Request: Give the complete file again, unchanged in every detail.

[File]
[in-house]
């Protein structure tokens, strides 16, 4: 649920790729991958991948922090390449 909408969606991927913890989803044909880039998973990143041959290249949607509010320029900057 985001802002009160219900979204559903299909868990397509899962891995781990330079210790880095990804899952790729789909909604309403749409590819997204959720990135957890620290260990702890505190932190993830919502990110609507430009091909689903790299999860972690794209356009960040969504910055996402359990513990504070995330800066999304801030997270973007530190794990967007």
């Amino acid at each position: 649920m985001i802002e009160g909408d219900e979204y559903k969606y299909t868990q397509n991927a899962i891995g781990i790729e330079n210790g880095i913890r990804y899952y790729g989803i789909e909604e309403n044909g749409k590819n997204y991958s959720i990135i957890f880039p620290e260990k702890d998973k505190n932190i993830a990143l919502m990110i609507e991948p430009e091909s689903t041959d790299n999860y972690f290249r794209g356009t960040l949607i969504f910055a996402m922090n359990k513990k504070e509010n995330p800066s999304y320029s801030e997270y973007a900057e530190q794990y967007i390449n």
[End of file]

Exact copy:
[in-house]
């Protein structure tokens, strides 16, 4: 649920790729991958991948922090390449 909408969606991927913890989803044909880039998973990143041959290249949607509010320029900057 985001802002009160219900979204559903299909868990397509899962891995781990330079210790880095990804899952790729789909909604309403749409590819997204959720990135957890620290260990702890505190932190993830919502990110609507430009091909689903790299999860972690794209356009960040969504910055996402359990513990504070995330800066999304801030997270973007530190794990967007």
């Amino acid at each position: 649920m985001i802002e009160g909408d219900e979204y559903k969606y299909t868990q397509n991927a899962i891995g781990i790729e330079n210790g880095i913890r990804y899952y790729g989803i789909e909604e309403n044909g749409k590819n997204y991958s959720i990135i957890f880039p620290e260990k702890d998973k505190n932190i993830a990143l919502m990110i609507e991948p430009e091909s689903t041959d790299n999860y972690f290249r794209g356009t960040l949607i969504f910055a996402m922090n359990k513990k504070e509010n995330p800066s999304y320029s801030e997270y973007a900057e530190q794990y967007i390449n």